very problems that have led to spiraling numbers of prisoners.
As prisons take up more and more space on the social landscape,
other government programs that have previously sought to respond to
social needs -- such as Temporary Assistance to Needy Families --
are being squeezed out of existence. The deterioration of public
education, including prioritizing discipline and security over
learning in public schools located in poor communities, is directly
related to the prison "solution."

Facts and Figures at a Glance
African Americans represent 12.7% of the US population, 15% of US
drug users (72% of
All users are white), 36.8% of those arrested for a drug-related
crime, 48.2% of
American adults in state, and federal prisons and local jails and
42.5% of prisoners
Under sentence of death.
African American women (with an incarceration rate of 205 per
100,000) are more
Than three times as likely as Latinas (60 per 100,000) and six
times more likely than white
Women (34 per 100,000) to face imprisonment.
The United States imprisons African American men at a rate four
times greater than the
Rate of incarceration for Black men in South Africa.
In 1986, before mandatory minimums for crack offenses went into
effect, the average
Sentence for an African American convicted of a drug-related crime
involving crack
Was 11% higher than for whites? In 1990, four years after the
implementation of harsher
Federal drug laws, the average increased to 49%.
Due to felony convictions, 1.46 million African American men out of
a total voting
Population of 10.4 million have lost their right to vote.
One in three black men between the ages of 20 and 29 live under some form of
Correctional supervision or control.
African American children (7.0%) were nearly nine times more likely to have an
Incarcerated parent in prison than white children (0.8%).
Similarly, Latino children
(2.6%) were three times as likely as white children to have a
parent in prison.

Sunday, August 14, 2005


Shem Hotep ("I go in peace")

Karma should be understood as "Cause and Effect." That's what it
is. It doesn't mess with freewill because it doesn't take away
someone's choice to do an action. It is a simple law of cause and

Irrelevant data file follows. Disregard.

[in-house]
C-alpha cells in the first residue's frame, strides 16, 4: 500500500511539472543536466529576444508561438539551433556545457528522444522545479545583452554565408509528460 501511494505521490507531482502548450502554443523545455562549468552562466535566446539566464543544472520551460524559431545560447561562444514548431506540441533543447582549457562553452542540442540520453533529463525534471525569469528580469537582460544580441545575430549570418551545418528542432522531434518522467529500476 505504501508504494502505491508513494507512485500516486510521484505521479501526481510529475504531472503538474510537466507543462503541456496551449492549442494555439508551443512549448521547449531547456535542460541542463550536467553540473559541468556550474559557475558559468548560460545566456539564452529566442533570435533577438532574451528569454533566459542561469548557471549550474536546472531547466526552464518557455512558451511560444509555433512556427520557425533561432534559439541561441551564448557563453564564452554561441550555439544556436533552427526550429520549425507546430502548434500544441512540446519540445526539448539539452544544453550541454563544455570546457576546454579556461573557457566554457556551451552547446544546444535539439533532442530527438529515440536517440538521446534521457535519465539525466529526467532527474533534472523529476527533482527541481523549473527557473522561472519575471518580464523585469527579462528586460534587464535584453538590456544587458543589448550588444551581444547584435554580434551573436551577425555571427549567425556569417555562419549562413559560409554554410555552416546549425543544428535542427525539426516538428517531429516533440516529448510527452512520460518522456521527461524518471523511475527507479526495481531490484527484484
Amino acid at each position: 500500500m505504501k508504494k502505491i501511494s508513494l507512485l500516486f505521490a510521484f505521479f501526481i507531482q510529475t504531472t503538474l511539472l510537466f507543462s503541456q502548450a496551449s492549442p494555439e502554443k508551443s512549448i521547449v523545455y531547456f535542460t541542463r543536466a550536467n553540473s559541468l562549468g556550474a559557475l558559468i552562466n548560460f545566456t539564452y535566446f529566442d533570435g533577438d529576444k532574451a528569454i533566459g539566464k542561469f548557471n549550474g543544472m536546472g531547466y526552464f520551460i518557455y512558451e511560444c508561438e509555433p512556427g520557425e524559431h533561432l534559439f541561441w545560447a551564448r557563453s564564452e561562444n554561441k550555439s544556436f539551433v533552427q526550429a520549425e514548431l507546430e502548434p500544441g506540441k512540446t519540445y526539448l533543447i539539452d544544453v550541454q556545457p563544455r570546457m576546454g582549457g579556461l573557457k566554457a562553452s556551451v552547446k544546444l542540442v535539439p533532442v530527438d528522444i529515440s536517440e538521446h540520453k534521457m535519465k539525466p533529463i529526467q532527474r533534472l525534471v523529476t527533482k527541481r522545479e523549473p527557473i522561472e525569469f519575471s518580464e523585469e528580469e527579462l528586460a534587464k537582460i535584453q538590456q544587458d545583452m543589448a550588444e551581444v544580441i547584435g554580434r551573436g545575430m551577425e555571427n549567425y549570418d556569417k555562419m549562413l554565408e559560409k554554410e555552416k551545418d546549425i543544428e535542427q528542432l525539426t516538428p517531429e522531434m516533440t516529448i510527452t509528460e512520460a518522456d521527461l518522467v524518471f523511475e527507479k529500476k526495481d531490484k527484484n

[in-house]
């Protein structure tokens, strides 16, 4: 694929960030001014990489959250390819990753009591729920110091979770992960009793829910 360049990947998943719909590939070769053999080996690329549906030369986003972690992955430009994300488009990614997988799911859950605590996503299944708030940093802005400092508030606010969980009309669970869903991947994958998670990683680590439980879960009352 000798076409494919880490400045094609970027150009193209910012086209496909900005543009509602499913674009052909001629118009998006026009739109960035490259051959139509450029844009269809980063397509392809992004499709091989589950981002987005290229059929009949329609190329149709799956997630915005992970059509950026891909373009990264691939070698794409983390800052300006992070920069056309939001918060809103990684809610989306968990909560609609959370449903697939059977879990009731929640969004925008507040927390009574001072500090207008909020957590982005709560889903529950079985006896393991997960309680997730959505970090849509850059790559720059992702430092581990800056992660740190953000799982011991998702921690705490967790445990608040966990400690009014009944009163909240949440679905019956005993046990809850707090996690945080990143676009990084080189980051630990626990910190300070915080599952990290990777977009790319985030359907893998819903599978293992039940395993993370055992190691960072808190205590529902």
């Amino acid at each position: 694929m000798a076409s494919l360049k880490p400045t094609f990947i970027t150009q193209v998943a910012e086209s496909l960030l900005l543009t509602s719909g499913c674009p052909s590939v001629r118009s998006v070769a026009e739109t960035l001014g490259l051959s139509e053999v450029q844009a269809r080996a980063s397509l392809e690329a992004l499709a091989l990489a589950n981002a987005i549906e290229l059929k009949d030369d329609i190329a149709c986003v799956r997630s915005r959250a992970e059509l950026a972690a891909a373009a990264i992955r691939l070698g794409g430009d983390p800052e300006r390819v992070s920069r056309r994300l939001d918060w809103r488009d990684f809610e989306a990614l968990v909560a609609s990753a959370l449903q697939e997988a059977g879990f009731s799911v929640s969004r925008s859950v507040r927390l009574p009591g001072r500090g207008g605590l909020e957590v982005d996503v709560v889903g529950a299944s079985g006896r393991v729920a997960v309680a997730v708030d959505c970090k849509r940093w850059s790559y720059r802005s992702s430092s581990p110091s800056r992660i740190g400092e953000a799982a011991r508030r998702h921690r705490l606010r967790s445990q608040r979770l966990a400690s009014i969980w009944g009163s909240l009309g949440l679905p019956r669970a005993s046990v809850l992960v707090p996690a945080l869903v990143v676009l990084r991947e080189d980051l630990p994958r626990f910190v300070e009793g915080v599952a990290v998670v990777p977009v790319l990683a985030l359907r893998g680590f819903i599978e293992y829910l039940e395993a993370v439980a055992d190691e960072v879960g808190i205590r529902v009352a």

effect and people use the term out of context and thus the
confusion. In Ta-Merri the concept was called "Ari."

Now, the African concept of reincarnation basically states that we
are essentially spirits who are put on Earth to have "experiences."
In our state of perfection in the spirit world, it gets kind of
boring, so we vouch to come to this realm and have experiences. Now
when we come to this plane of existence, we are given certain gifts
that enable us to triumph over the adversities that are set up to
teach us lessons.

It's like being born with some nails, hammer, wood, plumbing,
bricks and glass for windows: it is up for you to discover the
blueprint and build the house. You are born with the gifts, they
are just dormant until you discover who you are and your purpose.
This is the reason behind the numerological charts: to give you
some insight into your naturally born gifts and what you could do
with them to benefit you.

This doesn't mess with freewill as you can either choose to enhance
and uitilize your skills or not use them. To help you with the
opportunity with enlightenment, certain people are situated
strategically with their own gifts to help guide you to that
pinnacle point of self realization.

I, for one, under the Yoruba system of spirituality have as my head
(energy pattern that governs my existence - or gifts given at
birth) the Orisha (god, energy pattern) Eshu. This Netcher deals
with connection and path direction. I have been instilled the gift
of helping people get to where they need to go spiritually. I have
been entrusted with a personality and talent level that allows me
to reach a large group of people and affect their lives to some
degree. This large network (which is still growing) allows me to
introduce people who need to meet for some other spiritual purpose
that I don't know.

But I, in modern concepts, would be a Web Server. A server holds
all of the information and connects people to their given
destination (what ever webpage they desire to visit and the
information it holds). So when it comes to relationships, you are
given gifts and personality traits that are compatible with some
and imcompatible with others.

This allows the right mix of characteristics to come together so a
greater purpose can be fulfilled if the two choose to do so.
Elements in the periodic table come with compatibility
characteristics already mixed in its make up. But it can only join
with certain other elements based on its electron positioning.

We just keep coming back to have different experiences as human
beings. Each with a different lesson to be learned and if you
didn't learn it the first time, you are returned in an environment
which will help you to learn that lesson if you pay attention